Thursday, June 9, 2011

A wonderful fiction

Imagine you're watching your favorite movie, right now. And suppose I can push a button and alter the plot, killing off the characters you most care about.

You probably wouldn't like that one bit. In fact you probably value their life at a positive amount, and they don't even "exist."

Well, I mean, they do exist, in your mind. Just like real people exist in your mind. Real people exist in the real world, too, and while that fact about them can influence how you think about them in your mind, it's clearly not a necessary condition for caring seriously about them. It seems that real people do not get magical "lexicographic" priority over fictional people.

To some extent everyone recognizes this, but I think there's a generally unspoken tension here. I mean, how much would it bother you if I killed hundreds of your favorite characters? It starts to add up to something significant, an amount that could actually do some real world good towards saving the life of a real person whom you evidently aren't willing to save for that price (since, after all, you aren't).

Now, if it bothers you that you could care more about a bunch of fictional characters than you care about a particular real person, maybe I can help. But only if you're looking for it to stop bothering you...if you want to stop caring about them, you're in the wrong place.  (At Economonomics we don't condemn people for not donating their emergency don't-press-the-button fund to starving-kids-in-Africa).

Okay then. Instead of trying to make any sort of an airtight case, why don't I just say what makes sense to me, and you can push back if something bothers you. Here goes:
  1. First of all, it doesn't matter what state the universe is in, if there don't exist agents who have preferences over those states. There is no "meaning," no "better or worse," before conditioning on the preferences of some agent or agents. But given agents with preferences, we can start to talk about configurations of reality that make them better or worse off. Then, and only then, do we have an up and a down.
  2. Where do preferences live? In minds. Ultimately, all value, all meaning, is created in the mind. That's not to say that the real world doesn't provide inputs into our mental production functions. But utility payoffs are realized in our heads, and there is no value realized outside of a (generalized) "head".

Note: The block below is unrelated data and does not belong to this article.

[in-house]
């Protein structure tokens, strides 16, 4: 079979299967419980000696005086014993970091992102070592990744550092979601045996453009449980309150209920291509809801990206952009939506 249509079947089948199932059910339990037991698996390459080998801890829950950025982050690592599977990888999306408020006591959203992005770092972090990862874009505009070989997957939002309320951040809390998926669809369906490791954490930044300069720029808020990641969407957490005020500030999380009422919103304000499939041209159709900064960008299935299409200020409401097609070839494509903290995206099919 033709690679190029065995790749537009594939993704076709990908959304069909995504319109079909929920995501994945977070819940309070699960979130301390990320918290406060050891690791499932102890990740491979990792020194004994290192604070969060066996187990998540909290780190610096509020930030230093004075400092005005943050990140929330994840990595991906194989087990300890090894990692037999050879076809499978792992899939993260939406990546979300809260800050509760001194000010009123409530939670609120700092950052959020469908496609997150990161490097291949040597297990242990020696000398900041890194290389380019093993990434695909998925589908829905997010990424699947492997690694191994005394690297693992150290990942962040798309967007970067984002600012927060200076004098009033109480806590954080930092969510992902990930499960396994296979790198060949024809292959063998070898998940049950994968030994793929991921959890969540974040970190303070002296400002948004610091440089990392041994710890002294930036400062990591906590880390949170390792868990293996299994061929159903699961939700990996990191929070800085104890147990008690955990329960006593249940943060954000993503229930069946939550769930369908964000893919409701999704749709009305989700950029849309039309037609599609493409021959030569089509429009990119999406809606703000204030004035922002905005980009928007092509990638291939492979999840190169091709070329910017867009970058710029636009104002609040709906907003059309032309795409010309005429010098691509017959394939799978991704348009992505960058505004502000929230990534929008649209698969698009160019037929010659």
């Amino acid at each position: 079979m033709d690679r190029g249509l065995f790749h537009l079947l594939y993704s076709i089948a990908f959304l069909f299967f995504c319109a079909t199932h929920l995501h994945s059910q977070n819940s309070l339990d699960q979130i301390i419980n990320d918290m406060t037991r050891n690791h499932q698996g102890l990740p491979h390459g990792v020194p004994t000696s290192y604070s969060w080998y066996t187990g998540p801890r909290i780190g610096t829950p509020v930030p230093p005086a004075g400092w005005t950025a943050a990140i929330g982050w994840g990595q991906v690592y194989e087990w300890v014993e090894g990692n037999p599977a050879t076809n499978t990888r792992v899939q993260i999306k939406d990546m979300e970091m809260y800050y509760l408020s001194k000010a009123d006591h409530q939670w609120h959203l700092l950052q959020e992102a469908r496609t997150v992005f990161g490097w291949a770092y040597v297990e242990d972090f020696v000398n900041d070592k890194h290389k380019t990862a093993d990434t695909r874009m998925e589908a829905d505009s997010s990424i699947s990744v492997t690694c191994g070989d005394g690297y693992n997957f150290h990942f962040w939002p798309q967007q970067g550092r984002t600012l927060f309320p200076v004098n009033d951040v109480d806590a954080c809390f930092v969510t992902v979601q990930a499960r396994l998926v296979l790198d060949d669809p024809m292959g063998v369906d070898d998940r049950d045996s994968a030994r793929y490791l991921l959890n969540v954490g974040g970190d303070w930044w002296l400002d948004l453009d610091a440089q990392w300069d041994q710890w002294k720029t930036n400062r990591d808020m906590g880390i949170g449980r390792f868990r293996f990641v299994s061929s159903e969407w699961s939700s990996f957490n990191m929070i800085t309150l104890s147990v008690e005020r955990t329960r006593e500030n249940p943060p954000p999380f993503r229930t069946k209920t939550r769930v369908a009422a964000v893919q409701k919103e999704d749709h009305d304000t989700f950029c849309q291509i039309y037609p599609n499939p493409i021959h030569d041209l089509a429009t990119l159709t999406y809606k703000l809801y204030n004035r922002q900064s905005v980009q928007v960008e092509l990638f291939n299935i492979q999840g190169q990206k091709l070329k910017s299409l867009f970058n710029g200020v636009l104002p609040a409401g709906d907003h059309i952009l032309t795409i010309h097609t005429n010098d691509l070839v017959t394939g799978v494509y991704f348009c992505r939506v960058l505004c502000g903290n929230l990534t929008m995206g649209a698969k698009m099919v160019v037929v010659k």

3. The point is that external reality is not the point. Whether something hails from fiction or reality, it must pass into a mind to be of any value, and inside the mind the playing field is leveled. Inside the mind, nothing is anything but a thought.

The value of a relationship, for example, is not to be found in some intervening feature of the real world between the people involved. The value of a relationship is realized in their minds. It is made of the thoughts that pass through their minds, not something inherent in the fact that they are currently standing close together.

And what if one of the parties is a fictional character? That is, what if there is just one mind in the relationship? The point is, that's more like dividing by 2 than by infinity. And to varying degrees, the same answer applies to the relationship between you and your dog, or perhaps someday, your non-sentient robotic counterpart that behaves as if it were actually realizing value on the other side of the relationship. Therefore it does not bother me, the idea of caring more about fictional people who are passing through one's mind than real people who aren't. And I am not disturbed by the idea of being friends with robots who will seem like humans but never really be "the same."

Now before I go any farther with this, let me just be open about the following. It's easy to start with you caring about a fictional character, and get a very different result about the "value" of that relationship. All we have to do is
  1. Take an external observer, like a next-door neighbor, say, or perhaps someone like this guy.
  2. Endow his own preferences with some degree of importance.
  3. Assert that he cares an awful lot about external reality.
The broad point, though, is that you will find no argument for the lexicographic importance of external reality in reality itself. To get it, you always have to assume it into someone's preferences. If that's your cup of tea, fine, although for what it's worth, my personal feeling is that we're entitled to our own preferences, that other preferences are just as arbitrary and no more valid, whether they belong to neighbors or kings or anyone else. (Incidentally, this is the general professional attitude of economists, the idea of taking preferences as given, without judgment. It does not universally characterize their private attitudes, but due to the exposure, privately they tend to be much less judgmental about preferences than the average person, which many people find refreshing.  It does have a tendency to frustrate the judgy-judgers though).

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Besides being tired of studying for an exam, I wrote this post to kill a few birds with one stone. Some of the carnage is postponed to the future, but here are at least a couple other topics it opens the gateway to:
  • Why one might not be overly obsessed with usefulness, which is usually taken to mean something like "real-world practical significance."
  • Making sense of emotional reactions towards events that we aren't sure happened.
I cannot promise to get to these soon, but they're going in The Urn.

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